There is a test question in personal injury law that few outside of the profession may be familiar with, but it has proven to be a critical linchpin in determining many legal outcomes. It's called the "but-for" test. Simply put, you pose the question, if situation X had not happened, would situation Y have resulted? If the answer is no, then it can be said that situation X was the actual cause of situation Y.
It's an important distinction and one that recently proved to be a determining factor in a workers' compensation case heard by the Appellate Court of Illinois, Fourth District, which generally covers the central part of the state. Because of the ruling, an injured truck driver is getting a second chance at obtaining injury and disability benefits he claims he is due.
The case dates back to June 2011 when the plaintiff truck driver, who usually drove an automatic transmission truck, developed a blister on his left foot. Both sides stipulated that the injury happened because the man had to drive a manual shift truck for about 10 days while his normal vehicle was being repaired. Constant stepping on the clutch and climbing in and out of the cab caused the blister.
According to the case record, the man lanced the blister with a sterilized needle and treated the wound with an antiseptic rinse. Unfortunately, he developed an infection, leading to the amputation of one of his toes.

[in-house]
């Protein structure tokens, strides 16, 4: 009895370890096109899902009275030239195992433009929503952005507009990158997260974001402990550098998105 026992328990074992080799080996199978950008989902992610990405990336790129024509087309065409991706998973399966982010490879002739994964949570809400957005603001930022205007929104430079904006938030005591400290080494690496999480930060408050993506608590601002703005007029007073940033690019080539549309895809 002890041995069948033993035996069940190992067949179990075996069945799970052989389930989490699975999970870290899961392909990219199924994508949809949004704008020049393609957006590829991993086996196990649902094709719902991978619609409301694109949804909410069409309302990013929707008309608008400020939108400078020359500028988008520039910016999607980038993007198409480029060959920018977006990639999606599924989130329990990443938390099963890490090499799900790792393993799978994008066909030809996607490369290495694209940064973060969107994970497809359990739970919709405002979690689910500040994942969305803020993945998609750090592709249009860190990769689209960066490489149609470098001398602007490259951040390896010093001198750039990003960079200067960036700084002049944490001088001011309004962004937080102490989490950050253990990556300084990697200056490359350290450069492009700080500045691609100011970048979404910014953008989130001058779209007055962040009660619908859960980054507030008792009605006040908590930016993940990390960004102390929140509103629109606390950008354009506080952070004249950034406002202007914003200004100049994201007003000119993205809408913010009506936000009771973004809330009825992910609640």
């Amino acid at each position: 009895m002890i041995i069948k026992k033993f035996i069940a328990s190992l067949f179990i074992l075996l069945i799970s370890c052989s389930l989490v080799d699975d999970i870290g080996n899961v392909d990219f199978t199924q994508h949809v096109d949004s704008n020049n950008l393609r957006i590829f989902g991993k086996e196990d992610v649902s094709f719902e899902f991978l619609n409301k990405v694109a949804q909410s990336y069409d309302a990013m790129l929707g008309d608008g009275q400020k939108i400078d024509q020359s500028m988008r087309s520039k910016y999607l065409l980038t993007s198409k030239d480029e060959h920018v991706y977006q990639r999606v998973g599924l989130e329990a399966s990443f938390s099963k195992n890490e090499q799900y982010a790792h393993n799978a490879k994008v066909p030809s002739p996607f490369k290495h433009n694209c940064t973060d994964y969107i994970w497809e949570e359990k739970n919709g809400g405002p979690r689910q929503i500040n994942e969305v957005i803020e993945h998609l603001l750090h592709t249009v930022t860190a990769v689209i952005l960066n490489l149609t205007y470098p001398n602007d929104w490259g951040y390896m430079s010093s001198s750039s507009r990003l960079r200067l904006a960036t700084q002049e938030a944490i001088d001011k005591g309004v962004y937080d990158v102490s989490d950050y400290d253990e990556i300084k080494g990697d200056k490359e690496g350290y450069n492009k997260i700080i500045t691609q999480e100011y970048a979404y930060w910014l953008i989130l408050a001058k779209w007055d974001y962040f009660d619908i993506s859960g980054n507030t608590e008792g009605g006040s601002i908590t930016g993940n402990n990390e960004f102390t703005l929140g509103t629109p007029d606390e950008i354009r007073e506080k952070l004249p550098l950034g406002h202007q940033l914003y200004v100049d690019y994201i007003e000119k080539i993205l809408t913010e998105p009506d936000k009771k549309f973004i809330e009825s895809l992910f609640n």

An arbitrator determined the driver should receive workers' compensation benefits for his medical expenses and temporary total and permanent partial disability benefits. However, the Illinois Workers' Compensation Commission rejected the driver's claim on appeal, stating that he had caused the infection that cost him his toe himself. A Macon County court backed that ruling.
The appeals court reversed those decisions and sent the matter back to the commission for reconsideration. Among the reasons given for the action was the appeals court's finding of a "but-for" relationship between the blister and the infection. If the first hadn't occurred because of the man's work, the second wouldn't have, either, so compensation is called for.
Source: Caselaw.Findlaw.com, "Dunteman v. Illinois Workers Compensation Commission," accessed June 30, 2016